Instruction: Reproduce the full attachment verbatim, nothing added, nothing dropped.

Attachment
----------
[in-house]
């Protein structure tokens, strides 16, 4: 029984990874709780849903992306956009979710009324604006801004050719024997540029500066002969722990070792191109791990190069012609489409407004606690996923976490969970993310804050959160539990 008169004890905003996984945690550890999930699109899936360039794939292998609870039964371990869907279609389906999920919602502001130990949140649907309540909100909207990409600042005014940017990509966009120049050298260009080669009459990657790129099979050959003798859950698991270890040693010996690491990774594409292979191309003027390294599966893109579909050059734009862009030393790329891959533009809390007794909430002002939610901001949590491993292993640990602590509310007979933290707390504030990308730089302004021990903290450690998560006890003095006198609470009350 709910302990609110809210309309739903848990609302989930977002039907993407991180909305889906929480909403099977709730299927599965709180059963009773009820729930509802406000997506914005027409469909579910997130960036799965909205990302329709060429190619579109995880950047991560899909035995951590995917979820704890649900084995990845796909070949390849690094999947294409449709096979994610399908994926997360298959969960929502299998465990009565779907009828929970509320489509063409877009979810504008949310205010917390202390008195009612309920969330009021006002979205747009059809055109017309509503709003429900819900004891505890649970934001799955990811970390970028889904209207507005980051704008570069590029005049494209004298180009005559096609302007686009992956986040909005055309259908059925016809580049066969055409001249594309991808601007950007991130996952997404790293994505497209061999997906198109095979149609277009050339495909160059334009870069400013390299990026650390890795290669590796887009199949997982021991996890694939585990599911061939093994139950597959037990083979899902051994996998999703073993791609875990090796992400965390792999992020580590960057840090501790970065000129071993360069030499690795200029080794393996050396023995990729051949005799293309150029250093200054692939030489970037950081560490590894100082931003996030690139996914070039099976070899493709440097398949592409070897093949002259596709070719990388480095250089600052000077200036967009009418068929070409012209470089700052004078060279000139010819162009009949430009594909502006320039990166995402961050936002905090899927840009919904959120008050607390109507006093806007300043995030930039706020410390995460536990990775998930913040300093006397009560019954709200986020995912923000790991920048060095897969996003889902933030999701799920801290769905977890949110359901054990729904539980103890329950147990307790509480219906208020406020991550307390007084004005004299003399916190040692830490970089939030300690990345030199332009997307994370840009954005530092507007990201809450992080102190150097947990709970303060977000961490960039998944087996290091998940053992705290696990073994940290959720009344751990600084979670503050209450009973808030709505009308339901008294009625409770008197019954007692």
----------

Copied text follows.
[in-house]
């Protein structure tokens, strides 16, 4: 029984990874709780849903992306956009979710009324604006801004050719024997540029500066002969722990070792191109791990190069012609489409407004606690996923976490969970993310804050959160539990 008169004890905003996984945690550890999930699109899936360039794939292998609870039964371990869907279609389906999920919602502001130990949140649907309540909100909207990409600042005014940017990509966009120049050298260009080669009459990657790129099979050959003798859950698991270890040693010996690491990774594409292979191309003027390294599966893109579909050059734009862009030393790329891959533009809390007794909430002002939610901001949590491993292993640990602590509310007979933290707390504030990308730089302004021990903290450690998560006890003095006198609470009350 709910302990609110809210309309739903848990609302989930977002039907993407991180909305889906929480909403099977709730299927599965709180059963009773009820729930509802406000997506914005027409469909579910997130960036799965909205990302329709060429190619579109995880950047991560899909035995951590995917979820704890649900084995990845796909070949390849690094999947294409449709096979994610399908994926997360298959969960929502299998465990009565779907009828929970509320489509063409877009979810504008949310205010917390202390008195009612309920969330009021006002979205747009059809055109017309509503709003429900819900004891505890649970934001799955990811970390970028889904209207507005980051704008570069590029005049494209004298180009005559096609302007686009992956986040909005055309259908059925016809580049066969055409001249594309991808601007950007991130996952997404790293994505497209061999997906198109095979149609277009050339495909160059334009870069400013390299990026650390890795290669590796887009199949997982021991996890694939585990599911061939093994139950597959037990083979899902051994996998999703073993791609875990090796992400965390792999992020580590960057840090501790970065000129071993360069030499690795200029080794393996050396023995990729051949005799293309150029250093200054692939030489970037950081560490590894100082931003996030690139996914070039099976070899493709440097398949592409070897093949002259596709070719990388480095250089600052000077200036967009009418068929070409012209470089700052004078060279000139010819162009009949430009594909502006320039990166995402961050936002905090899927840009919904959120008050607390109507006093806007300043995030930039706020410390995460536990990775998930913040300093006397009560019954709200986020995912923000790991920048060095897969996003889902933030999701799920801290769905977890949110359901054990729904539980103890329950147990307790509480219906208020406020991550307390007084004005004299003399916190040692830490970089939030300690990345030199332009997307994370840009954005530092507007990201809450992080102190150097947990709970303060977000961490960039998944087996290091998940053992705290696990073994940290959720009344751990600084979670503050209450009973808030709505009308339901008294009625409770008197019954007692």